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Op-Ed submitted by Mark E. Alpert, PE, FDBIA

California is emerging from drought and the pendulum has swung the other way, with successive atmospheric rivers and regional flooding reminding us that we are at the whim of climate extremes. Droughts in the West are becoming longer and drier, punctuated by heavy, fast-moving storms. This uncertainty requires smarter, more nimble management of our water supplies, and many local cities and water providers are making smart infrastructure investments that will create a more resilient, sustainable water supply.

In California, it just got a little easier to advance these important projects.

On January 1, 2023, CA SB 991 went into effect, which allows more local water agencies to deliver efficient and cost-effective water storage, treatment and distribution projects through a process known as the progressive design-build (PDB) delivery method.

Local water agencies including cities, counties and specified special districts can now leverage the PDB method for projects estimated to cost more than $5 million. The PDB method, which was previously not available to all water agencies, will reduce the overall risk, timeline and cost of important water projects, ultimately helping to address the state’s need for water.

PDB is a valuable form of collaborative project delivery—the planning, design and construction process of a project—that is gaining popularity throughout the United States. Industry studies show projects delivered through design-build perform better in terms of quality, schedule and cost compared to traditional delivery methods.

PDB was quickly adopted by many water and wastewater agencies due to these benefits and is becoming the preferred method for delivering important projects across the country. It’s easy to see why.

The PDB process requires that projects adhere to high performance standards, which would ensure California’s future water projects are fully operational when they open and can begin to address their water needs right away. Unlike other project delivery methods, the PDB process includes a contractual obligation that holds parties accountable for the delivery of the project based on who can best control performance risks such as permitting, fines, penalties or professional liability. This extra accountability ensures the project’s overall success including high standards for water storage, treatment and distribution. Additionally, the strategic approach to risk management contributes to shorter project timeframes.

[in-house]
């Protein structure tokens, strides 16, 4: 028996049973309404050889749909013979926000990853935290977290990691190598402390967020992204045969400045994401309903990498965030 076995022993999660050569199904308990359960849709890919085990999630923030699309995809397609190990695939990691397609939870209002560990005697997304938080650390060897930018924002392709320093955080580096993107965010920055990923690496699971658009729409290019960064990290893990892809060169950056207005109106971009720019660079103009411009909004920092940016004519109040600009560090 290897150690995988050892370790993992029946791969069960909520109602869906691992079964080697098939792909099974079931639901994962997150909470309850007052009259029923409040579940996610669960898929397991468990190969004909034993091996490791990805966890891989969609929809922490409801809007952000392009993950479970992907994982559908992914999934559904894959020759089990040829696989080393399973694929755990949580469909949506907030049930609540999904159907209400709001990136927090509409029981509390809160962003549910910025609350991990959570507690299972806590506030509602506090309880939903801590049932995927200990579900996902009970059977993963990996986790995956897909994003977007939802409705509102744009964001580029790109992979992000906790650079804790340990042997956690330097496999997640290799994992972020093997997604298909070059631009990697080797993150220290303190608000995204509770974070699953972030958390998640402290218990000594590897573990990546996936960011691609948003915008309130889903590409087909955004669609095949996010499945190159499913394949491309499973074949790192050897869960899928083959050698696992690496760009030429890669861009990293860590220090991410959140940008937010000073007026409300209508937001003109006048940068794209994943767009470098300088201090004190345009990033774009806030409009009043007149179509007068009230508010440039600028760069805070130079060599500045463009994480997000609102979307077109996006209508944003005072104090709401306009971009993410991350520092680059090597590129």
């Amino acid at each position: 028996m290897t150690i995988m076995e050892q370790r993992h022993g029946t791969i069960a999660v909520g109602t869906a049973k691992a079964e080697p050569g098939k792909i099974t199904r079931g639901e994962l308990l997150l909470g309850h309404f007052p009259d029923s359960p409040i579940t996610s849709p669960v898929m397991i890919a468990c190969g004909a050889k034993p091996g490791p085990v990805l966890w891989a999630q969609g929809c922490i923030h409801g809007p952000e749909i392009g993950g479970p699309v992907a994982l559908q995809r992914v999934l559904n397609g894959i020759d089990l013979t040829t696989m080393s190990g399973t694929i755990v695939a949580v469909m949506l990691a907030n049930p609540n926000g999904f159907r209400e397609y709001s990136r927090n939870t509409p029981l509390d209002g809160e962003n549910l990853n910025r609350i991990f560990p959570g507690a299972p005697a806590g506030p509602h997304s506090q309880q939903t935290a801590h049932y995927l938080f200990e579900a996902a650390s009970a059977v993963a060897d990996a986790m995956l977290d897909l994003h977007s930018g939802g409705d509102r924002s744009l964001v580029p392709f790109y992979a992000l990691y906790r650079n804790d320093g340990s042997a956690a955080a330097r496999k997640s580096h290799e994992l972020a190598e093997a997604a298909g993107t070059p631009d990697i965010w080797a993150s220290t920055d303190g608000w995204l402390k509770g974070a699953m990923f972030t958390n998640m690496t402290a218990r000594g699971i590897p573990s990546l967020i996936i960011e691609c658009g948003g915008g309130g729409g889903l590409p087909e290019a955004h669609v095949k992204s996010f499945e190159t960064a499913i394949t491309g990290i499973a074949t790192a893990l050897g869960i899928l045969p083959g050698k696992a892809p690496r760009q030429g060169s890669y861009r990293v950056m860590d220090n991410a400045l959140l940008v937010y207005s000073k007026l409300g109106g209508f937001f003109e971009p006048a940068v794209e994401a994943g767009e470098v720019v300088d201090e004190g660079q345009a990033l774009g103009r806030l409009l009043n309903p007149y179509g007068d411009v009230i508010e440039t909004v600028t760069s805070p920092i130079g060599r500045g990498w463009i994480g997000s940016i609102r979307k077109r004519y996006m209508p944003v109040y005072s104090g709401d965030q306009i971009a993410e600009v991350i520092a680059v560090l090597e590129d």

Projects delivered using the PDB process have a shorter overall project schedule, allowing critical water projects to move forward more quickly as California accelerates its drought response. Governor Gavin Newsom announced a new water supply strategy for the state in August 2022 that calls for investments in new water supply sources, accelerating water transportation projects and leveraging technology to improve how the state manages water. As California faces losing 10 percent of its water supply by 2040 due to hotter and drier weather, moving these projects along quickly is needed more than ever.

Leveraging PDB would provide more cost certainty and transparency for planned and proposed water projects, saving the state and taxpayers money. In the last three years, California lawmakers designated more than $8 billion for water infrastructure modernization and management to ensure the state can generate enough water for more than 8.4 million households by 2040. Using the PDB method for future projects would save costs from the reduced overall build time compared to other delivery models. It would also ensure responsible use of taxpayer funds since all parties agree to a final price before the project goes to procurement and owners can make real-time design decisions based on cost estimates done throughout the project.

Overall, water agencies with new eligibility to use PDB may find value in the timeline efficiency, cost transparency and the collaborative nature of the process. Like all collaborative delivery methods, this approach is grounded in shared accountability, trust, teamwork and transparency.

California lawmakers are ready to advance critical water projects to mitigate the effects of prolonged drought and they’ve given us the tools to be part of the solution.

Let’s get to work.


Mark Alpert headshotMark E. Alpert is executive director of the Water Collaborative Delivery Association, a leading professional association dedicated to advancing successful collaborative delivery solutions for the water and wastewater industry.

For more than 40 years, Mark Alpert has been a pioneer in the development of collaborative project delivery for water and wastewater projects. Even before the term design-build was commonly recognized, Mark was focusing on cost-effective design and construction, which led to the formalization of design-build and other collaborative delivery methods.

As a former senior vice president of design-build for CH2M HILL (now Jacobs), Mark directly influenced the successful development and delivery of more than 75 design-build projects. He has been an active member of the Design-Build Institute of America (DBIA) since 1995 and has served on the board of the Water Collaborative Delivery Association since its inception in 2006 and as its executive director since 2014. In 2009 Mark was given the Brunelleschi Lifetime Achievement Award, the highest award given by DBIA.

In addition to his WCDA position, Mark serves as president of Integrated Delivery Solutions which provides advisory services to public and private sector owners for engineering, architecture, construction, and technology matters. He is a member of the Water Environment Federation, the American Water Works Association, and the American Society of Civil Engineers.


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